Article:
June 16--Airlines have merged, but the state of competition for most travelers has changed little, according to a June 20 report from the Government Accountability Office. Further, airlines are profitable again, the agency found.
Travelers paid about 4 percent more in 2012 than they did in 2007, but they also have availed themselves of larger networks, the report says. Also, low-cost airlines have expanded on some routes.
Read the report highlights: GAO study of airline competition.pdf
The study lags a little because it didn't cover the latest big merger, between American and U.S. Airways. But now the Big Four -- American, Delta, United and Southwest -- carry 85 percent of U.S. passengers.
In general, airline profits have improved because more people are flying and prices and fees are rising. Airlines now charge for things that used to be included in the price of a ticket, from checked bags to changed dates. Such fees generated about $6 billion for the industry in 2012.
Portland rates a mention in the category of The Obvious: "We also found that longer- distance markets are generally less concentrated than shorter-distance markets. The difference exists in large part because longer-distance markets have more viable options for connecting passengers over more hubs. For example, a passenger on a flight from Richmond, Virginia to Salt Lake City, Utah--a distance of about 2,000 miles--could not fly directly, but would have multiple connecting options, including through Hartsfield-Jackson Atlanta International, Chicago O'Hare International, and Dallas/Fort Worth International Airports. By comparison, a passenger from Seattle to Portland, Oregon--a distance of just under 300 miles--has no viable connecting options, nor would connections be as attractive to passengers in short-haul markets."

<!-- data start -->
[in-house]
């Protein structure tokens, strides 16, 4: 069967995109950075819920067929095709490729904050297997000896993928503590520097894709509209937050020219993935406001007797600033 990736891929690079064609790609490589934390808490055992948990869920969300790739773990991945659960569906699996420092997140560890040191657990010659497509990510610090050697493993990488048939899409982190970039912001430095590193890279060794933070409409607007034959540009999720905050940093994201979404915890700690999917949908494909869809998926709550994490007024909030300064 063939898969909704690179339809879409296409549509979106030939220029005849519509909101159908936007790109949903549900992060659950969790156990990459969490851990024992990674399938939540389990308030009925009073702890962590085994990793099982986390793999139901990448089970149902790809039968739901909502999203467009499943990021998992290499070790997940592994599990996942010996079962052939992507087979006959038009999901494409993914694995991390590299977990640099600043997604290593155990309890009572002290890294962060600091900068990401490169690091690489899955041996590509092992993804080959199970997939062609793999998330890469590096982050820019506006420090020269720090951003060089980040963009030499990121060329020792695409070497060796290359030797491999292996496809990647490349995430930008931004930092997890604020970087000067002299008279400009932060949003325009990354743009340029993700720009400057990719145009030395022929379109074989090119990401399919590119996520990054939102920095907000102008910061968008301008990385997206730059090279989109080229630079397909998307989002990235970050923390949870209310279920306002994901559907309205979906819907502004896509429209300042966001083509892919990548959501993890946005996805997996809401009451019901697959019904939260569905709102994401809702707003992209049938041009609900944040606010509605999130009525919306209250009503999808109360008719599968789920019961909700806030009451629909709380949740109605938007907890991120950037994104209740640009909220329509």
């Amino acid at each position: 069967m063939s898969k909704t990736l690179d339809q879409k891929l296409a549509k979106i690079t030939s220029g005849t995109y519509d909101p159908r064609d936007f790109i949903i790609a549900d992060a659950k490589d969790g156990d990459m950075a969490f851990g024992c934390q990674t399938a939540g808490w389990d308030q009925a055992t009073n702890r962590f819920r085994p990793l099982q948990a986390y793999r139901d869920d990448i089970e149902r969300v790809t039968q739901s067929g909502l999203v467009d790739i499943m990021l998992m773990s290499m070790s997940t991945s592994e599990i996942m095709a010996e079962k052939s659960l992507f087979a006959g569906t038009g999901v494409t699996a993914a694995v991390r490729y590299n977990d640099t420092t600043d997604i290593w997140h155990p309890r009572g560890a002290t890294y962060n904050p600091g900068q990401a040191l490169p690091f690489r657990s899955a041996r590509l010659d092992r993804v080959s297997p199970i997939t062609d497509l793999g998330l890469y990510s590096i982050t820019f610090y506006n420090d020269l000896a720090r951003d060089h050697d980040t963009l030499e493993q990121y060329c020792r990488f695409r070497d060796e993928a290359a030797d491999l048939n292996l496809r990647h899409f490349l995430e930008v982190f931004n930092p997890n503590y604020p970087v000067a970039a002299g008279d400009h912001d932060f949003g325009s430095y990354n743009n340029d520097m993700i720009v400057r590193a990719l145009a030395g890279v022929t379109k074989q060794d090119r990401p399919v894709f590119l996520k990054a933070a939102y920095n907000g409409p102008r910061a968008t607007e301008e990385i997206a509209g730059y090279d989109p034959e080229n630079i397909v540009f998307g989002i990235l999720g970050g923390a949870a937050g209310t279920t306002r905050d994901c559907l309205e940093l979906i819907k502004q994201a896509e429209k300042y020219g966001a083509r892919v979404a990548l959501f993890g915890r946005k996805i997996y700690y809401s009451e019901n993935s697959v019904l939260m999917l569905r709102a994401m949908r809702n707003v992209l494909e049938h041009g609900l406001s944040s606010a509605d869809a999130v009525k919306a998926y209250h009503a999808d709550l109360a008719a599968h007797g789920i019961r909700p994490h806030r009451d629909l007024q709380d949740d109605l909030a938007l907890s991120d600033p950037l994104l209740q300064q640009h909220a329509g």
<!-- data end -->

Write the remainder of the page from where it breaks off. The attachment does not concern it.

In other words, those who dream of a one-stop flight from PDX-to-Chehalis-to-SeaTac are just going to have to wait.
Copyright 2014 - The Oregonian, Portland, Ore.